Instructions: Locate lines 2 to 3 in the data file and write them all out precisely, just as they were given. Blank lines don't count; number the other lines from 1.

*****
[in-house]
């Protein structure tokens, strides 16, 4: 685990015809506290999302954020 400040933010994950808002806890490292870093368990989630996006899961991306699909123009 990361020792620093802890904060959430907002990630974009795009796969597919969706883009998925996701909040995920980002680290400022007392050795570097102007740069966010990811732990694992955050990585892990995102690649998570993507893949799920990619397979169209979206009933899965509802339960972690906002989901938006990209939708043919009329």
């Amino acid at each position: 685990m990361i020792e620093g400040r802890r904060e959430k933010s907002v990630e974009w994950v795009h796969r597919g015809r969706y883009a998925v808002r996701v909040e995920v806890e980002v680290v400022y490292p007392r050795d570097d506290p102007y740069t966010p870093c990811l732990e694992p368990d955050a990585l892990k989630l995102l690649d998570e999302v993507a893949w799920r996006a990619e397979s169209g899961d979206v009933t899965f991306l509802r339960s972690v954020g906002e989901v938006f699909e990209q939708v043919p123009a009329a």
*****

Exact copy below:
């Protein structure tokens, strides 16, 4: 685990015809506290999302954020 400040933010994950808002806890490292870093368990989630996006899961991306699909123009 990361020792620093802890904060959430907002990630974009795009796969597919969706883009998925996701909040995920980002680290400022007392050795570097102007740069966010990811732990694992955050990585892990995102690649998570993507893949799920990619397979169209979206009933899965509802339960972690906002989901938006990209939708043919009329």
């Amino acid at each position: 685990m990361i020792e620093g400040r802890r904060e959430k933010s907002v990630e974009w994950v795009h796969r597919g015809r969706y883009a998925v808002r996701v909040e995920v806890e980002v680290v400022y490292p007392r050795d570097d506290p102007y740069t966010p870093c990811l732990e694992p368990d955050a990585l892990k989630l995102l690649d998570e999302v993507a893949w799920r996006a990619e397979s169209g899961d979206v009933t899965f991306l509802r339960s972690v954020g906002e989901v938006f699909e990209q939708v043919p123009a009329a």